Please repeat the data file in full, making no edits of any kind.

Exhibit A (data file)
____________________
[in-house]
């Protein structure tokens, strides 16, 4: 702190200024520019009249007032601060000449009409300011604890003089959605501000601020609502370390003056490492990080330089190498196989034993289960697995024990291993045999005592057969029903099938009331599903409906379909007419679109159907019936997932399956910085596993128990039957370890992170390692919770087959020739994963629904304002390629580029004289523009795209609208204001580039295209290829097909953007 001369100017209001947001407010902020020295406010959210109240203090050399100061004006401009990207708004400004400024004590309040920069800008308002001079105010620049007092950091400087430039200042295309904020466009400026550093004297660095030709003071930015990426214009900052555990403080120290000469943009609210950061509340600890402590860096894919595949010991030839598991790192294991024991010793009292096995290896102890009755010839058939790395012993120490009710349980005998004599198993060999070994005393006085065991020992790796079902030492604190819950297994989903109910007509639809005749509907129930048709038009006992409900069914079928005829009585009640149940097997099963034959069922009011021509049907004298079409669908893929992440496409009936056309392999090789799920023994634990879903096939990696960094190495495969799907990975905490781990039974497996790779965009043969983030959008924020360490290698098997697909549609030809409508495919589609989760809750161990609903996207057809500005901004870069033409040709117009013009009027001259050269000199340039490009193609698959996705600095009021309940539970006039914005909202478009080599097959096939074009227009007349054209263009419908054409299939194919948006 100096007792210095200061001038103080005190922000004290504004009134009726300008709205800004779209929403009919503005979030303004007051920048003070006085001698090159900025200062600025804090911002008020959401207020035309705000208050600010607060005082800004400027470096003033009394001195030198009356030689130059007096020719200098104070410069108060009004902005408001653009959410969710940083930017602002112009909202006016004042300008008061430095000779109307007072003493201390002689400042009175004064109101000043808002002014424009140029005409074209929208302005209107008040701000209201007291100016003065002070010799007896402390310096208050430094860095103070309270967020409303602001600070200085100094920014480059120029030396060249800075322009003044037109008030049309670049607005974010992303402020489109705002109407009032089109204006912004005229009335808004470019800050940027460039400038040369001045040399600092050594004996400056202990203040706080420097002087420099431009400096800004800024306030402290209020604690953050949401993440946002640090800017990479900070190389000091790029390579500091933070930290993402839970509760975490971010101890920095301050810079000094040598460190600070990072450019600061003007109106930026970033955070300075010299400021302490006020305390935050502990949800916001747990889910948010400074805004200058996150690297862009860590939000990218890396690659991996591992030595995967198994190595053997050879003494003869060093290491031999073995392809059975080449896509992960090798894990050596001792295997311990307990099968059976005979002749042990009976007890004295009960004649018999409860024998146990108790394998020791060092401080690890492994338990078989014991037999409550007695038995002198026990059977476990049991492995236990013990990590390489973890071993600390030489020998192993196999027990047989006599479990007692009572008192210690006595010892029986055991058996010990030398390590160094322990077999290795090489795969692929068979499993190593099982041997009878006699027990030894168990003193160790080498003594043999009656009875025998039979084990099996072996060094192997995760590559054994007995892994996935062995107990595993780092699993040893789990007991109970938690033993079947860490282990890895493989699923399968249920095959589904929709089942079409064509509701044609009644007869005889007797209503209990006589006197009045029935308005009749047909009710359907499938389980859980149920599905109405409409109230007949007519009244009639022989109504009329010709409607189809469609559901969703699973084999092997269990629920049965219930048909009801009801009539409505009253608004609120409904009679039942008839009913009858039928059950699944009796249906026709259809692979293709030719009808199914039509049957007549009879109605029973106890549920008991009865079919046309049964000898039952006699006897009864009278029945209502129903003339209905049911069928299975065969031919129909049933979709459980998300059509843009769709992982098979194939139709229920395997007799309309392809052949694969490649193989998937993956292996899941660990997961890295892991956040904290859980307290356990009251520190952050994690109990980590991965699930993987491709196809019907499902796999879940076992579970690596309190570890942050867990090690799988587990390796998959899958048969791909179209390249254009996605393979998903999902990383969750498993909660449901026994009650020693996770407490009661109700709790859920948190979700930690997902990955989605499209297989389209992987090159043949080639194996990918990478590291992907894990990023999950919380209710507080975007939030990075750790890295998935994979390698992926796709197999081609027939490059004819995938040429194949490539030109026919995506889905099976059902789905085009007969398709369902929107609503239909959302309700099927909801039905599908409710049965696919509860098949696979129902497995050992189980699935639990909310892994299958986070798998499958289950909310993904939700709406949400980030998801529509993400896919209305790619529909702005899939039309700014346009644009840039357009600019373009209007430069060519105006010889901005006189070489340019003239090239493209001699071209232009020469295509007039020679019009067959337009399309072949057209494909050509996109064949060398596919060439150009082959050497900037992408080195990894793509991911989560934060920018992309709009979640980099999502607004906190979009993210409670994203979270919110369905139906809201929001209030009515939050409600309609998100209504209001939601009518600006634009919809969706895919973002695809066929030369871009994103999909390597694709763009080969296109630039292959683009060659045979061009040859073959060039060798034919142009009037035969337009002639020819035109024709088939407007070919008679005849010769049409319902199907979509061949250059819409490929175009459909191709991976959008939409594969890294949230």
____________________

[in-house]
């Protein structure tokens, strides 16, 4: 702190200024520019009249007032601060000449009409300011604890003089959605501000601020609502370390003056490492990080330089190498196989034993289960697995024990291993045999005592057969029903099938009331599903409906379909007419679109159907019936997932399956910085596993128990039957370890992170390692919770087959020739994963629904304002390629580029004289523009795209609208204001580039295209290829097909953007 001369100017209001947001407010902020020295406010959210109240203090050399100061004006401009990207708004400004400024004590309040920069800008308002001079105010620049007092950091400087430039200042295309904020466009400026550093004297660095030709003071930015990426214009900052555990403080120290000469943009609210950061509340600890402590860096894919595949010991030839598991790192294991024991010793009292096995290896102890009755010839058939790395012993120490009710349980005998004599198993060999070994005393006085065991020992790796079902030492604190819950297994989903109910007509639809005749509907129930048709038009006992409900069914079928005829009585009640149940097997099963034959069922009011021509049907004298079409669908893929992440496409009936056309392999090789799920023994634990879903096939990696960094190495495969799907990975905490781990039974497996790779965009043969983030959008924020360490290698098997697909549609030809409508495919589609989760809750161990609903996207057809500005901004870069033409040709117009013009009027001259050269000199340039490009193609698959996705600095009021309940539970006039914005909202478009080599097959096939074009227009007349054209263009419908054409299939194919948006 100096007792210095200061001038103080005190922000004290504004009134009726300008709205800004779209929403009919503005979030303004007051920048003070006085001698090159900025200062600025804090911002008020959401207020035309705000208050600010607060005082800004400027470096003033009394001195030198009356030689130059007096020719200098104070410069108060009004902005408001653009959410969710940083930017602002112009909202006016004042300008008061430095000779109307007072003493201390002689400042009175004064109101000043808002002014424009140029005409074209929208302005209107008040701000209201007291100016003065002070010799007896402390310096208050430094860095103070309270967020409303602001600070200085100094920014480059120029030396060249800075322009003044037109008030049309670049607005974010992303402020489109705002109407009032089109204006912004005229009335808004470019800050940027460039400038040369001045040399600092050594004996400056202990203040706080420097002087420099431009400096800004800024306030402290209020604690953050949401993440946002640090800017990479900070190389000091790029390579500091933070930290993402839970509760975490971010101890920095301050810079000094040598460190600070990072450019600061003007109106930026970033955070300075010299400021302490006020305390935050502990949800916001747990889910948010400074805004200058996150690297862009860590939000990218890396690659991996591992030595995967198994190595053997050879003494003869060093290491031999073995392809059975080449896509992960090798894990050596001792295997311990307990099968059976005979002749042990009976007890004295009960004649018999409860024998146990108790394998020791060092401080690890492994338990078989014991037999409550007695038995002198026990059977476990049991492995236990013990990590390489973890071993600390030489020998192993196999027990047989006599479990007692009572008192210690006595010892029986055991058996010990030398390590160094322990077999290795090489795969692929068979499993190593099982041997009878006699027990030894168990003193160790080498003594043999009656009875025998039979084990099996072996060094192997995760590559054994007995892994996935062995107990595993780092699993040893789990007991109970938690033993079947860490282990890895493989699923399968249920095959589904929709089942079409064509509701044609009644007869005889007797209503209990006589006197009045029935308005009749047909009710359907499938389980859980149920599905109405409409109230007949007519009244009639022989109504009329010709409607189809469609559901969703699973084999092997269990629920049965219930048909009801009801009539409505009253608004609120409904009679039942008839009913009858039928059950699944009796249906026709259809692979293709030719009808199914039509049957007549009879109605029973106890549920008991009865079919046309049964000898039952006699006897009864009278029945209502129903003339209905049911069928299975065969031919129909049933979709459980998300059509843009769709992982098979194939139709229920395997007799309309392809052949694969490649193989998937993956292996899941660990997961890295892991956040904290859980307290356990009251520190952050994690109990980590991965699930993987491709196809019907499902796999879940076992579970690596309190570890942050867990090690799988587990390796998959899958048969791909179209390249254009996605393979998903999902990383969750498993909660449901026994009650020693996770407490009661109700709790859920948190979700930690997902990955989605499209297989389209992987090159043949080639194996990918990478590291992907894990990023999950919380209710507080975007939030990075750790890295998935994979390698992926796709197999081609027939490059004819995938040429194949490539030109026919995506889905099976059902789905085009007969398709369902929107609503239909959302309700099927909801039905599908409710049965696919509860098949696979129902497995050992189980699935639990909310892994299958986070798998499958289950909310993904939700709406949400980030998801529509993400896919209305790619529909702005899939039309700014346009644009840039357009600019373009209007430069060519105006010889901005006189070489340019003239090239493209001699071209232009020469295509007039020679019009067959337009399309072949057209494909050509996109064949060398596919060439150009082959050497900037992408080195990894793509991911989560934060920018992309709009979640980099999502607004906190979009993210409670994203979270919110369905139906809201929001209030009515939050409600309609998100209504209001939601009518600006634009919809969706895919973002695809066929030369871009994103999909390597694709763009080969296109630039292959683009060659045979061009040859073959060039060798034919142009009037035969337009002639020819035109024709088939407007070919008679005849010769049409319902199907979509061949250059819409490929175009459909191709991976959008939409594969890294949230």